• Monofunctional PEGs contain one chemically reactive end. Example applications include PEGylation, surface and nanoparticle coating.
  • Bifunctional PEGs contain two reactive ends, which can either be the same (homobifunctional PEG) or different (heterobifunctional PEG). Example applications include conjugation and crosslinking.
  • Covalent conjugation: PEGs with reactive end groups, such as an N-hydroxysuccinimide ester, thiol, or carboxyl group, can be covalently conjugated to corresponding functional groups. The conjugation chemistry chosen determines site of attachment and number of PEGs per molecule.
  • Click chemistry is a rapid, selective and bioorthogonal method for conjugation or network formation. Learn more about click chemistry.
  • PEG functionalized with a terminal acrylate are polymerizable by photopolymerization, which has a mild reaction condition and quick reaction time.
Polymer Architecture
  • Linear PEGs are commonly used for PEGylation, crosslinking, and conjugation in drug delivery systems
  • Multi-arm PEGs  (4-,6-,8-arm) can be crosslinked into hydrogels and scaffolds for drug delivery or tissue engineering applications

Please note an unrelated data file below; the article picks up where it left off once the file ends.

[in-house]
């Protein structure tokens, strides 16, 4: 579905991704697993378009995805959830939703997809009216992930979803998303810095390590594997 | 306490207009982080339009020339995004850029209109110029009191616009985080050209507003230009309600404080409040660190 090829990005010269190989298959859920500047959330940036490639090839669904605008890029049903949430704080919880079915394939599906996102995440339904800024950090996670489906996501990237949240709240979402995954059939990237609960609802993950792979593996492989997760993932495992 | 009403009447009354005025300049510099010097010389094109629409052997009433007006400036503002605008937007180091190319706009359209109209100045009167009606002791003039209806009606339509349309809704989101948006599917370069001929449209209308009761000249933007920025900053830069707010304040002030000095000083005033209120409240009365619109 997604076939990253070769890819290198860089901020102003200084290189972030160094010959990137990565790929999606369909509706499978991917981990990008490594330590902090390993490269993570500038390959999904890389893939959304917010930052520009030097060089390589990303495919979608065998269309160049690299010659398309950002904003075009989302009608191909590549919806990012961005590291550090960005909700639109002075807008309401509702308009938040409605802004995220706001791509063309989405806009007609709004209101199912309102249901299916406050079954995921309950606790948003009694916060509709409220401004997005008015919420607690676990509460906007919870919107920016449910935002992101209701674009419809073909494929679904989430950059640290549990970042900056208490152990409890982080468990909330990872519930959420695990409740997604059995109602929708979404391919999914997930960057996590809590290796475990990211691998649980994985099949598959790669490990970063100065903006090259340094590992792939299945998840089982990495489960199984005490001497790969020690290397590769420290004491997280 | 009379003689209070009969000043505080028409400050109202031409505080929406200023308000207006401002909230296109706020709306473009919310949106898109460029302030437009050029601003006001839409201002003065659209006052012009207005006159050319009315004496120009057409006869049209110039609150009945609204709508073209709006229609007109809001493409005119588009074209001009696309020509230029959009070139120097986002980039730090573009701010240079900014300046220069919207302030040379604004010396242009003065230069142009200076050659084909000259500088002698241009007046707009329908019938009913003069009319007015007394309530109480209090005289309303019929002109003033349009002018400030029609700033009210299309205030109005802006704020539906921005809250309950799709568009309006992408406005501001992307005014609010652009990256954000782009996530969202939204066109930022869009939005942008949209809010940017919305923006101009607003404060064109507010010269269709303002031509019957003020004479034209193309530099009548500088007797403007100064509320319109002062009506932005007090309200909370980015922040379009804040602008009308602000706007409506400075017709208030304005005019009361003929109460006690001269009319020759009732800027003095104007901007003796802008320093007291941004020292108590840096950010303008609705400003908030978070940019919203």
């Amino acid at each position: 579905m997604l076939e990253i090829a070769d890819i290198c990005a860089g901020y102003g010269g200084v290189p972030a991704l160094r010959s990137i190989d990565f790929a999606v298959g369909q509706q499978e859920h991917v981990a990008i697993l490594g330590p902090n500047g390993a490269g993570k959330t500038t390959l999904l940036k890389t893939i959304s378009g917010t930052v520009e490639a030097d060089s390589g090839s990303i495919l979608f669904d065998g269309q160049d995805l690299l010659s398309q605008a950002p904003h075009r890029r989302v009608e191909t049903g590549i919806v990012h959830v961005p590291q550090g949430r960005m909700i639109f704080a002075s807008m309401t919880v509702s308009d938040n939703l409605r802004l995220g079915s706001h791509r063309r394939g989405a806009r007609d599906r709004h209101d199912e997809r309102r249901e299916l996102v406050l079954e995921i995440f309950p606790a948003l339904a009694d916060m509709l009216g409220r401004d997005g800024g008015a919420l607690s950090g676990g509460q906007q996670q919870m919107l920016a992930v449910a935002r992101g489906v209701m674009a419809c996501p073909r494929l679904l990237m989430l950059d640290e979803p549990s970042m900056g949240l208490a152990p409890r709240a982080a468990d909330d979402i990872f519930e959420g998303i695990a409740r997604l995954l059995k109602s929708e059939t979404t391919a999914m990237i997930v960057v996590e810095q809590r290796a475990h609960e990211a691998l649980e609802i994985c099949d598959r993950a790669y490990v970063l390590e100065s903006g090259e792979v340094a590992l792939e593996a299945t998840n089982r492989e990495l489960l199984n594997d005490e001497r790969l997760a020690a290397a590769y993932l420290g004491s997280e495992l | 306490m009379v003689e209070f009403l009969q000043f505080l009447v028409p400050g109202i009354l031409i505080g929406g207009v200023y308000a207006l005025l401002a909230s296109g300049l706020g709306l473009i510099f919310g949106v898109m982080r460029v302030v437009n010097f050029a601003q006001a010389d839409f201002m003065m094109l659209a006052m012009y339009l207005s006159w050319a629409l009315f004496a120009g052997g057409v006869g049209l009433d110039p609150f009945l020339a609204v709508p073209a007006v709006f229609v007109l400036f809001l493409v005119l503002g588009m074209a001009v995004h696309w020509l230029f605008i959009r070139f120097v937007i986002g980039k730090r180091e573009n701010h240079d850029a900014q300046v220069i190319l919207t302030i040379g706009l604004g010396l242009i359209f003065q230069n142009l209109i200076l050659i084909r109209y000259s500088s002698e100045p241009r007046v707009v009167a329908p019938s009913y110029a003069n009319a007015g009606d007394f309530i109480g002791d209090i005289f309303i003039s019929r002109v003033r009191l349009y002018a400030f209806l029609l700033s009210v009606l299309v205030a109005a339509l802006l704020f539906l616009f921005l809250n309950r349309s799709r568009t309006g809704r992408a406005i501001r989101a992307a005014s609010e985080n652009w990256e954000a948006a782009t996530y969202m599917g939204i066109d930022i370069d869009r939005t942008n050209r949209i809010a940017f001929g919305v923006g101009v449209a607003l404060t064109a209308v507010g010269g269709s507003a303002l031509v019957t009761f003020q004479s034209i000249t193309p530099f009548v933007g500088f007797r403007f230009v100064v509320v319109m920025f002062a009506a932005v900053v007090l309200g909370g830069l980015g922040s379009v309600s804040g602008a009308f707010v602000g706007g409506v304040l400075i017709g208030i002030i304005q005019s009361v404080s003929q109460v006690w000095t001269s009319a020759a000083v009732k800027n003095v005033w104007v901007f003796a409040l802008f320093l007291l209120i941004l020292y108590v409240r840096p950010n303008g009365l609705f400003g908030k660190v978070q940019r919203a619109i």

• Y-shaped PEGs are used for PEGylation because the branched structure improves stability in vivo.
Molecular Weight
  • PEGylation: High molecular weight PEGs (≥5 kDa) are used for conjugation to low molecular weight drugs (e.g., small molecules and siRNA). Low molecular weight PEGs (≤5 kDa) are used for PEGylation to high molecular weight proteins and peptides.
  • Hydrogel formation: Molecular weight will influence the hydrogel mesh size and mechanical properties. Typically, high molecular weight PEGs (≥5 kDa) are used.

Covalent modification with PEG groups requires compounds that contain a reactive group or a targetable functional group on at least one end. A functional group refers to a group of atoms in a molecule that have characteristic chemical reactions regardless of the rest of the molecule. Some of the common functional groups and their corresponding reactive groups are listed in the table below.

Functional Groups Reactive Groups
Primary Amine (–NH2) NHSEster

Sulfonyl Chloride
Acyl Azide
Fluorophenyl Ester
Thiol (–SH) Maleimide
Pyridyl disulfide
Carboxyl (–COOH) Carbodiimide Compounds (EDC, DCC)  
Carbonyl (–CHO) Hydrazides Alkoxyamines  


1-Ethyl-3-[3-dimethylaminopropyl]carbodiimide hydrochloride)





  1. Ingham, K.C., Precipitation of Proteins with Polyethylene Glycol. Meth. Enzymol., 182, 301-306 (1990).
  2. Veronese, F.M., et al., Surface modification of proteins. Activation of monomethoxy-polyethylene glycols by phenylchloroformates and modification of ribonuclease and superoxide dismutase. Appl. Biochem. Biotechnol., 11, 141-152 (1985).
  3. Martindale, W. The Extra Pharmacopoeia, 30th ed., Reynolds, J. E. F., ed., The Pharmaceutical Press (London, England: 1993), p. 1384.

 General Reference

  •  Hermanson, G.T., Bioconjugate Techniques 3rd Edition, Academic Press (2013).